Before Facebook censors us, we’ll do it ourselves
Swedish photography gallery is latest to cover up explicit work
By Clemens Bomsdorf. Museums, Issue 227, September 2011
Published online: 15 September 2011
Fotografiska, the Swedish-based photography museum, says that it has been forced to censor images on its Facebook pages to avoid them being deleted by the social-media giant.
The museum, which is devoted to contemporary photography, is showing 200 works by Robert Mapplethorpe (until 2 October). His oeuvre presents difficulties because of its focus on the nude; according to the museum’s spokesman, Facebook “dislikes nakedness whether it is in paintings or photography”.
Fotografiska shows works by many challenging contemporary artists. “We do not warn people about entering certain rooms, but they have titles such as ‘Nude’ and ‘Sex’. We even show erect penises, but from an artistic point of view,” he said.
To promote its Mapplethorpe show, the museum is showing works on the website depicting nudity, but with the offending areas of the body covered by blue rectangles and white lettering–an obvious reference to Facebook’s corporate colours and logo. The text reads “Facebook-friendly square”.
The move was partly to stop Facebook removing the images, but also “to trigger a debate”. The museum spokesman said that Facebook had twice deleted uncensored photographs by Helmut Newton and Mapplethorpe from the page www.facebook.com/fotografiska. Upon joining the site, Facebook users agree that they “will not post content that is hateful, threatening, or pornographic… or contains nudity”.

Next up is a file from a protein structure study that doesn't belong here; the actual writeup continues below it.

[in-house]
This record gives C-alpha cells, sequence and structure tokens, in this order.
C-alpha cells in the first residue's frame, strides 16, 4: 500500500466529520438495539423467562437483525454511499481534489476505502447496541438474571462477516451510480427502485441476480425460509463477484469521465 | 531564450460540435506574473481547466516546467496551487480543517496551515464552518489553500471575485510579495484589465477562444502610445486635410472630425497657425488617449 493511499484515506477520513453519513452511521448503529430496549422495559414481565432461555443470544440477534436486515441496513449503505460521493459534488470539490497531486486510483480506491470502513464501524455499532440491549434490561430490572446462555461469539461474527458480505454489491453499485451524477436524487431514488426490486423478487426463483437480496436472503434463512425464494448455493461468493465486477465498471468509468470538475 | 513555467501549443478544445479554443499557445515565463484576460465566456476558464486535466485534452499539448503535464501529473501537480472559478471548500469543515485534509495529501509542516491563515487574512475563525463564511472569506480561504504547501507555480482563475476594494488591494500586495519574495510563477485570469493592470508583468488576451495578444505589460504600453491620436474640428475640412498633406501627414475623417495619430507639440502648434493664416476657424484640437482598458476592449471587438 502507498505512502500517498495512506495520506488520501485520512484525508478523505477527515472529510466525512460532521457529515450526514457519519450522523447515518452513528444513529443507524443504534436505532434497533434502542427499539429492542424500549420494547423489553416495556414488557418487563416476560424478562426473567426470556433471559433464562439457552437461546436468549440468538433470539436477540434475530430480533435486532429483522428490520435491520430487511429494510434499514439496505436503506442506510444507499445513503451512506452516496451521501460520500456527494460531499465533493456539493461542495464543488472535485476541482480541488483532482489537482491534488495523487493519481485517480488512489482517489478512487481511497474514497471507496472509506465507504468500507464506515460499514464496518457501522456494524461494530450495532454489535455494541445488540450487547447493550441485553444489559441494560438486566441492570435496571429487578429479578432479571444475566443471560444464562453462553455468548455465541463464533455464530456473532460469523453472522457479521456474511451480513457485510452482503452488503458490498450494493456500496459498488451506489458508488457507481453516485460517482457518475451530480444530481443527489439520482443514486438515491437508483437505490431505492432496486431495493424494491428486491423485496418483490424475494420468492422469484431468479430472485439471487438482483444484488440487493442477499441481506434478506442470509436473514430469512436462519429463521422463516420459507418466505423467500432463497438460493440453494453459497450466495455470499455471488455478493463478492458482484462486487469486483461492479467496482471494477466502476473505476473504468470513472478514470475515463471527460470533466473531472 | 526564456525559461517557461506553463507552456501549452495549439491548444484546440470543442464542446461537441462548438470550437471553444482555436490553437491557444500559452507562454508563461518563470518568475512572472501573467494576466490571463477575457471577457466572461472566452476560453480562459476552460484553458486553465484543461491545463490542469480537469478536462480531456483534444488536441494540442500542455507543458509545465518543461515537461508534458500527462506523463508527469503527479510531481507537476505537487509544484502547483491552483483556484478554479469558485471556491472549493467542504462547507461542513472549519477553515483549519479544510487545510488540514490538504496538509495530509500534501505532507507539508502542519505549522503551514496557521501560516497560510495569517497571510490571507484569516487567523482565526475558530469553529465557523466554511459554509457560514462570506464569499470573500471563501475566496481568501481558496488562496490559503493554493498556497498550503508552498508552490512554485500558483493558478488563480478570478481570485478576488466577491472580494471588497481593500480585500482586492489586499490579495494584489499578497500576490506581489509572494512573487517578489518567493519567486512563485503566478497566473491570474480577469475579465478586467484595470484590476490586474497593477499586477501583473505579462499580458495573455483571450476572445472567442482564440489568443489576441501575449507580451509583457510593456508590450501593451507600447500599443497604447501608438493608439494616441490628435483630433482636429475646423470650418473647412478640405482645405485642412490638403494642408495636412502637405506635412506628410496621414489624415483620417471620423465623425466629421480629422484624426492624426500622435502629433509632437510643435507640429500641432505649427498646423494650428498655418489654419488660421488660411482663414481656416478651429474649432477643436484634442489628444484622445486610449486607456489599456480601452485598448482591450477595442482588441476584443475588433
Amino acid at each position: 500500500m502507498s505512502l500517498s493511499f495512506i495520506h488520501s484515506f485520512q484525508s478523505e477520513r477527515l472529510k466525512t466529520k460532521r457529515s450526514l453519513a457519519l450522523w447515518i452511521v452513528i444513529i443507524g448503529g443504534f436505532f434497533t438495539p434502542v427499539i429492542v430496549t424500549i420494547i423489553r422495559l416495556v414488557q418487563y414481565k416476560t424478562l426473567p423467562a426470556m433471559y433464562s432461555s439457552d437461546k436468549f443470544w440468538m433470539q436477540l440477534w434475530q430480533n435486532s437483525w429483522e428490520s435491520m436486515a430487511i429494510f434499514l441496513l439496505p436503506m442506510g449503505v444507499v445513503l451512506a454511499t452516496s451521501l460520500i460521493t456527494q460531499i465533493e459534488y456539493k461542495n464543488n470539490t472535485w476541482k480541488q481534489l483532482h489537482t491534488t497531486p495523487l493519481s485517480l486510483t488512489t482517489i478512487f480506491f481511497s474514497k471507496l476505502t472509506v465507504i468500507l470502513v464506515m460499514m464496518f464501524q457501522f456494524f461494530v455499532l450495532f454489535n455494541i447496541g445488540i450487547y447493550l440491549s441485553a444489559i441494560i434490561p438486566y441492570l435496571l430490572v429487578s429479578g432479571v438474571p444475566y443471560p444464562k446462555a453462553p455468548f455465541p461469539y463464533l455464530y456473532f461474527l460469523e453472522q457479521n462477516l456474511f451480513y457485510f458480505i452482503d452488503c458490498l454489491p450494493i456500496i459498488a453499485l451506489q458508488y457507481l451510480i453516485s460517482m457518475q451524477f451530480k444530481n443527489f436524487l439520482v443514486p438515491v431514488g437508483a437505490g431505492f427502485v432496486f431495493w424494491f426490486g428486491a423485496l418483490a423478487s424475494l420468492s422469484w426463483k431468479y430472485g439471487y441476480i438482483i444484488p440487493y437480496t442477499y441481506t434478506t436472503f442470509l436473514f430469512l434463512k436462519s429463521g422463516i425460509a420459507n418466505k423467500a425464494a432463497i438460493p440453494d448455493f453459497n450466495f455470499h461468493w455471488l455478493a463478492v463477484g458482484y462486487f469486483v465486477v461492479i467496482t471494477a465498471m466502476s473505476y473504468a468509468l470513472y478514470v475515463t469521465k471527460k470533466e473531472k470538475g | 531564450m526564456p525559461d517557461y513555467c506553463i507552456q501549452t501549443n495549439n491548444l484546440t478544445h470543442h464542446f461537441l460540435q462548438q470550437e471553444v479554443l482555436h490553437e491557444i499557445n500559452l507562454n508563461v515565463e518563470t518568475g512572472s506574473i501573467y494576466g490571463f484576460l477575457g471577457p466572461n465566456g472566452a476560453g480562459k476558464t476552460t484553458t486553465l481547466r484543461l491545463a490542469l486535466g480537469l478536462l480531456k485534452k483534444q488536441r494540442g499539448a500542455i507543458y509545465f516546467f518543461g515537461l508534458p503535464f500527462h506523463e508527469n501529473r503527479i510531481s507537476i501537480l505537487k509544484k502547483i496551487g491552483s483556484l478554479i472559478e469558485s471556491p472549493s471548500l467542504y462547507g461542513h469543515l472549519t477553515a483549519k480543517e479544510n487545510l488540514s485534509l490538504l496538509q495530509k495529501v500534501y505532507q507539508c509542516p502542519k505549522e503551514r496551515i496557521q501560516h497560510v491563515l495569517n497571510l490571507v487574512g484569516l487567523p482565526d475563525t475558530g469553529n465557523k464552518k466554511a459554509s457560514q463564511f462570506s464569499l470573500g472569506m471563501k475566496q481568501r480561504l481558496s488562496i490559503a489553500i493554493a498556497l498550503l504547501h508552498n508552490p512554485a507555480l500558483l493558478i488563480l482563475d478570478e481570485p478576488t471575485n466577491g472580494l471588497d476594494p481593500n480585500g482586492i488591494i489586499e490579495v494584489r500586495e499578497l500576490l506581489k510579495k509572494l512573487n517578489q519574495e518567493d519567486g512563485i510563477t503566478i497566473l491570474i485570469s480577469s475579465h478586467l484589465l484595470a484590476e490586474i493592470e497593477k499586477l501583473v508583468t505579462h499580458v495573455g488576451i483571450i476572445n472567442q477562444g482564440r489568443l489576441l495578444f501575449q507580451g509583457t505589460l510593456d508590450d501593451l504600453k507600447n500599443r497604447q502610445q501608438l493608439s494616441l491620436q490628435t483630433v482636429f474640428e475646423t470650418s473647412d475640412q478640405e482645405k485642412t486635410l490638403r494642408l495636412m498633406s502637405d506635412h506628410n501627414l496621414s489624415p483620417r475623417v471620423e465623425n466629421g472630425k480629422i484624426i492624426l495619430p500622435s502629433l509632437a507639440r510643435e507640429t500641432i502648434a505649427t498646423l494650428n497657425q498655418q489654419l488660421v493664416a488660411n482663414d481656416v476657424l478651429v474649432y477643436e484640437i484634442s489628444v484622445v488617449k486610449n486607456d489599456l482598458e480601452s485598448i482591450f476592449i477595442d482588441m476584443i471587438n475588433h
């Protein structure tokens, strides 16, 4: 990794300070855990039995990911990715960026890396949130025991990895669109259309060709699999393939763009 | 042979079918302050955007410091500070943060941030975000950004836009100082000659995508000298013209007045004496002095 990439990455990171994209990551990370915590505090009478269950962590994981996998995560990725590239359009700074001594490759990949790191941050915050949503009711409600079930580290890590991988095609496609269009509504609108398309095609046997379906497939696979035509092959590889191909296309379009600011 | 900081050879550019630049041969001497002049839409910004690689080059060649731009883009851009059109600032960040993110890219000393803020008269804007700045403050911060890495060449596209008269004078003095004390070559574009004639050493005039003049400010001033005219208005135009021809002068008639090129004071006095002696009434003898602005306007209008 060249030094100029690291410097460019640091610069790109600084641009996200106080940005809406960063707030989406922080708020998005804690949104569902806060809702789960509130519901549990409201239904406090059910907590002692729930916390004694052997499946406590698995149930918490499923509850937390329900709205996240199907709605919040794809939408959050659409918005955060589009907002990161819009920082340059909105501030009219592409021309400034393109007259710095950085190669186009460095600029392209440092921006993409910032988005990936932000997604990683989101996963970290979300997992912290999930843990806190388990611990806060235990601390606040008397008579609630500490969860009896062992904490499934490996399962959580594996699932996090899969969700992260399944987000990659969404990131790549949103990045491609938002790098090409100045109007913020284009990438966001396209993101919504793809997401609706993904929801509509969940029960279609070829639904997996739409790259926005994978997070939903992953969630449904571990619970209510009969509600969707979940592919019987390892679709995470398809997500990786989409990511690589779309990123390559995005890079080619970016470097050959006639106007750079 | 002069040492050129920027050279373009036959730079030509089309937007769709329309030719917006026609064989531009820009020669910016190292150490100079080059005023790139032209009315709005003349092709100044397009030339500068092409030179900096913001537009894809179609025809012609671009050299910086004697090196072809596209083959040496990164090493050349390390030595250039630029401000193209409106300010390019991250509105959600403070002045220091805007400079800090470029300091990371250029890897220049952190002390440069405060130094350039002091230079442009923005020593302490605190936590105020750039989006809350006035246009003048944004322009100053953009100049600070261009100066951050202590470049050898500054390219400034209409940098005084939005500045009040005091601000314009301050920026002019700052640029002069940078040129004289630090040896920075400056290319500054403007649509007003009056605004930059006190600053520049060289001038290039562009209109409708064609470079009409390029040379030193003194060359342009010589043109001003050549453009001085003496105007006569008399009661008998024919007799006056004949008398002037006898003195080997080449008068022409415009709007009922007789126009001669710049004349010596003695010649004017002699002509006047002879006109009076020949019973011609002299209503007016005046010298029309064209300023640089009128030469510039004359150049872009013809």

Fotografiska, an independent museum which opened in May 2010, attracted 370,000 paying visitors in its first year. “Facebook is our most important marketing channel,” the spokesman said. By the end of last month, around 115,000 people had pressed the “like” button on its Facebook page.
Sweden’s Nationalmuseum recently posted paintings of a woman’s naked breasts on its Facebook page, but a spokeswoman said that it had not had any images deleted.
Facebook says that it deletes images only if it receives complaints from users. It does not routinely check the millions of pictures posted on its site.
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